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How Much Should I Feed My Dog: Are We Feeding Too Much?

One important question we often ask ourselves as dog owners is “How much should I feed my dog?”, and with canine obesity on the rise this is becoming an increasingly important question.

Every breed has different energy requirements, but even dogs of the same breed can have different energy requirements – for example, older dogs typically require less energy than a 1 year old.

A recent study investigated the way we feed our dogs and it turns out the majority of us may be making a simple, single mistake when it comes to dishing out the dog food.

So, How Much Should I Feed My Dog?

Firstly, what should we be feeding our dogs ideally?:

  • Dogs should be fed twice daily with the recommended amount given by the manufacturer of the feed you are using.
  • Between 6-8 weeks of age, puppies are growing rapidly and as such may require 3 or 4 smaller meals a day.
  • Young puppies below 8 weeks of age will be getting the energy they need from their mother, this does mean you will have to ensure the mother is receiving all the energy she needs to produce enough quality, high energy milk. 3/4 weeks after birth, you can try to move the puppies on to more solid food.

The amount a dog should get per portion depends on their natural energy levels, their breed, life stage and their lifestyle. Larger breeds, or more energetic breeds will require more food per portion.

Bare in mind that a high quality diet is important. Some manufacturers provide specific diets for individual breeds or life stages.

How Do I Know If I’m Feeding Too Much?

Nearly ever reputable dog food manufacturer provides different diets for different breed sizes (typically small, medium and large).

Firstly, make sure you’re buying the appropriate diet and if possible buy breed and life stage (puppy, junior, senior, pregnancy) specific diets.

Once you have the right food, check the packaging for the recommended daily feeding quantity and provide this twice each day.

Be sure that water is available at all times and monitor for fluctuations in your dog’s weight.

If you notice a change in your dog’s weight be sure to alter the diet accordingly – never make drastic changes to the diet or portion size, if decreasing or increasing the portion size, do so gradually.

You can always check whether your dog is over or underweight using our dog BMI calculator.

So What Mistakes am I Making?

If you’ve followed the advice so far; good quality, breed and life stage specific dog food, fed twice a day, then you are doing great.

There is just one problem that recent research has identified and it is nothing surprising.

The accuracy with which we measure out our dog food is poor. A lot of dog owners use a cup or similar measuring device to create portion sizes, which has been shown to lead to an over-estimate in portion size of up to 80%!

Even a small over-estimate in the portion size of energy dense, dry dog food can lead to a greater-than-recommended intake of calories. Over an extended time period, all these extra calories can mount up and put your pet on the path to obesity!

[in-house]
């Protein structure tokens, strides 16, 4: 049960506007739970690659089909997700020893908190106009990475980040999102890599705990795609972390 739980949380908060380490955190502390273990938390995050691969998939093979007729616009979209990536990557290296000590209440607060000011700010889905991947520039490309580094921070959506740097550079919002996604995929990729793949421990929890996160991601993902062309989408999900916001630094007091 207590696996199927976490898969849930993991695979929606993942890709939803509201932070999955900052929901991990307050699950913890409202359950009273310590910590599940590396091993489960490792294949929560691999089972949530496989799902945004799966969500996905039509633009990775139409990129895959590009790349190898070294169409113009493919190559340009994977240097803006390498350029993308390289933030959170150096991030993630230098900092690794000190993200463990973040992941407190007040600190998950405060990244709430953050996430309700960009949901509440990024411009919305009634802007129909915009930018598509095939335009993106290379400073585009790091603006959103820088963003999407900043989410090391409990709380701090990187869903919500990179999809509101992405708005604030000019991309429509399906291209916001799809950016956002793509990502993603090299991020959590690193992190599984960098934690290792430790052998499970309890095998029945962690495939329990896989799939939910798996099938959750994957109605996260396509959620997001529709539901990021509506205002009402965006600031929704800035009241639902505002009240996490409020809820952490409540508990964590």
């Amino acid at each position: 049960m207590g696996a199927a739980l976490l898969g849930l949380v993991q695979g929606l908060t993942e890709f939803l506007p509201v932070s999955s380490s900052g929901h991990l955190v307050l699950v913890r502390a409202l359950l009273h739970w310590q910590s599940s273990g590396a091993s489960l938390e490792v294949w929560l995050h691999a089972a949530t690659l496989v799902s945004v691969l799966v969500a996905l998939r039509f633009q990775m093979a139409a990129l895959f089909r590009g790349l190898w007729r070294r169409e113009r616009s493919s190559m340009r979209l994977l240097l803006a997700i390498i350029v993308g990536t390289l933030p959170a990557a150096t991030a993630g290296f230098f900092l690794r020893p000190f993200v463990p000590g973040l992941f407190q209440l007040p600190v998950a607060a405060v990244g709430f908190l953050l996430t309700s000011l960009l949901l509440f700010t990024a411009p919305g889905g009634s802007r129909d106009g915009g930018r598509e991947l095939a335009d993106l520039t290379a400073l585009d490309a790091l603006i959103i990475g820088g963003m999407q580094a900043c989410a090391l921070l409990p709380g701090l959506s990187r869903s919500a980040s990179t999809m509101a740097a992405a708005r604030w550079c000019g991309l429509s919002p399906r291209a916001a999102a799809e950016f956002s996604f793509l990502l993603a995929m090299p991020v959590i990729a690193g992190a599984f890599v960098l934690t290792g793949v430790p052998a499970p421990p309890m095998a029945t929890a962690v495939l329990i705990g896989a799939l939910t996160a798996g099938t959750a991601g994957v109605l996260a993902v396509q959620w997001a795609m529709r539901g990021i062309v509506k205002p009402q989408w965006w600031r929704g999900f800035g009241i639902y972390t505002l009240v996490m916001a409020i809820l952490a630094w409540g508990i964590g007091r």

So, What Can I Do?

Back to the original question of ”How much should I feed my dog?” Where possible, you should attempt to get portion sizes as close to the manufacturer’s recommendation as possible. You can do this by physically weighing out the correct portion size using kitchen scales.

Once you’ve measured out the right portion size, you can always mark on a measuring cup the right amount – so next time, it is much easier to get the right portion!

Whilst this might all sound like a lot of effort for something that doesn’t sound like a major problem, it is important that we are aware canine obesity is on the rise. Not only this, dog food manufacturers are managing to concentrate the energy content of their diets in to smaller and smaller amounts.

Remember:

  • Choose the right food for your dog’s breed size and life stage
  • Feed the manufacturer’s recommended daily portion size, twice daily
  • Measuring food with a measuring cup or similar can lead to over or under estimates in portion size
  • Monitor your dog’s weight often to be aware of major fluctuations
  • Never make major changes to your dog’s diet, changes should always be gradual

For further reading: Imprecision when using measuring cups to weigh out extruded dry kibbled food (2011) A. J. German1, S. L. Holden1, S. L. Mason1, C. Bryner2, C. Bouldoires2, P. J. Morris3, M. Deboise4 and V. Biourge4


About James Watts

BSc Bioveterinary Science. Editor of PetSci. When I'm not writing, learning, discussing, or reading about animals, you know it's the weekend! Currently developing PetSci HealthTrak, the fast and easy way to monitor your pet's weight and calorie intake. HealthTrak offers a simple way to track your pet's progress, helping them achieve a healthy weight and a long, happy life.

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One comment

  1. Hi,
    I have an 18month old male Brittany. He weighs around 17kg which is about right. He is adopted so I’m new to feeding him. I give him 2-300grams of chicken (which I cook) in the mornings. At night he has 2 eggs scrambled with around 50grams of mixed vegetables. He will also eat about 150 grams of kibbles during the day. He’s not that active at the moment as he has a broken leg. Do you think I’m feeding him too much? He would eat more if I gave it to him!! I’d be grateful for advice as he doesn’t really like normal dog food. Thanks for reading.

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